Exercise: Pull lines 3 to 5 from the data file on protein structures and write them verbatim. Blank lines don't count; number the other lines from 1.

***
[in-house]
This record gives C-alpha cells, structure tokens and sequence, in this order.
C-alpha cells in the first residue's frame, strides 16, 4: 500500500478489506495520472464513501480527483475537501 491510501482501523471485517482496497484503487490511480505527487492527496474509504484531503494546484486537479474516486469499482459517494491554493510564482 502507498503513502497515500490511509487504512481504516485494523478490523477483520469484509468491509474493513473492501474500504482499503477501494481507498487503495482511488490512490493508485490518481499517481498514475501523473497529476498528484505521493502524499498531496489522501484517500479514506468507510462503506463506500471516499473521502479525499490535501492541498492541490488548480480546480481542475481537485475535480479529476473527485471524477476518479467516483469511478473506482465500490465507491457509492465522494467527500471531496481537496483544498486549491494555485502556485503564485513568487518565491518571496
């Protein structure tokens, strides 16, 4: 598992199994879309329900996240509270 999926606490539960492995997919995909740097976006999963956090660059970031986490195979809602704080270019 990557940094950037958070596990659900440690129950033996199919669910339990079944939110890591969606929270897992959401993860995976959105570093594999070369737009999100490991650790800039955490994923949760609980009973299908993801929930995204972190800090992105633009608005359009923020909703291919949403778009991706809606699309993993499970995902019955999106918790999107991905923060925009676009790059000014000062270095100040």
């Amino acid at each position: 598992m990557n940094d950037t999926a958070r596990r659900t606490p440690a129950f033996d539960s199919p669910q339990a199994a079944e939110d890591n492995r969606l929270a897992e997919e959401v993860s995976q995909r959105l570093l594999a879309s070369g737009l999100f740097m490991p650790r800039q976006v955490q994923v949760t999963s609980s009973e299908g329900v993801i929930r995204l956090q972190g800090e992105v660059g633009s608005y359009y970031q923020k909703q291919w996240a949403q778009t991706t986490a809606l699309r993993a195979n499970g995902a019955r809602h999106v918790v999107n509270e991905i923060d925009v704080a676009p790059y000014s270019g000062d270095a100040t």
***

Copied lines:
C-alpha cells in the first residue's frame, strides 16, 4: 500500500478489506495520472464513501480527483475537501 491510501482501523471485517482496497484503487490511480505527487492527496474509504484531503494546484486537479474516486469499482459517494491554493510564482 502507498503513502497515500490511509487504512481504516485494523478490523477483520469484509468491509474493513473492501474500504482499503477501494481507498487503495482511488490512490493508485490518481499517481498514475501523473497529476498528484505521493502524499498531496489522501484517500479514506468507510462503506463506500471516499473521502479525499490535501492541498492541490488548480480546480481542475481537485475535480479529476473527485471524477476518479467516483469511478473506482465500490465507491457509492465522494467527500471531496481537496483544498486549491494555485502556485503564485513568487518565491518571496
């Protein structure tokens, strides 16, 4: 598992199994879309329900996240509270 999926606490539960492995997919995909740097976006999963956090660059970031986490195979809602704080270019 990557940094950037958070596990659900440690129950033996199919669910339990079944939110890591969606929270897992959401993860995976959105570093594999070369737009999100490991650790800039955490994923949760609980009973299908993801929930995204972190800090992105633009608005359009923020909703291919949403778009991706809606699309993993499970995902019955999106918790999107991905923060925009676009790059000014000062270095100040």
């Amino acid at each position: 598992m990557n940094d950037t999926a958070r596990r659900t606490p440690a129950f033996d539960s199919p669910q339990a199994a079944e939110d890591n492995r969606l929270a897992e997919e959401v993860s995976q995909r959105l570093l594999a879309s070369g737009l999100f740097m490991p650790r800039q976006v955490q994923v949760t999963s609980s009973e299908g329900v993801i929930r995204l956090q972190g800090e992105v660059g633009s608005y359009y970031q923020k909703q291919w996240a949403q778009t991706t986490a809606l699309r993993a195979n499970g995902a019955r809602h999106v918790v999107n509270e991905i923060d925009v704080a676009p790059y000014s270019g000062d270095a100040t």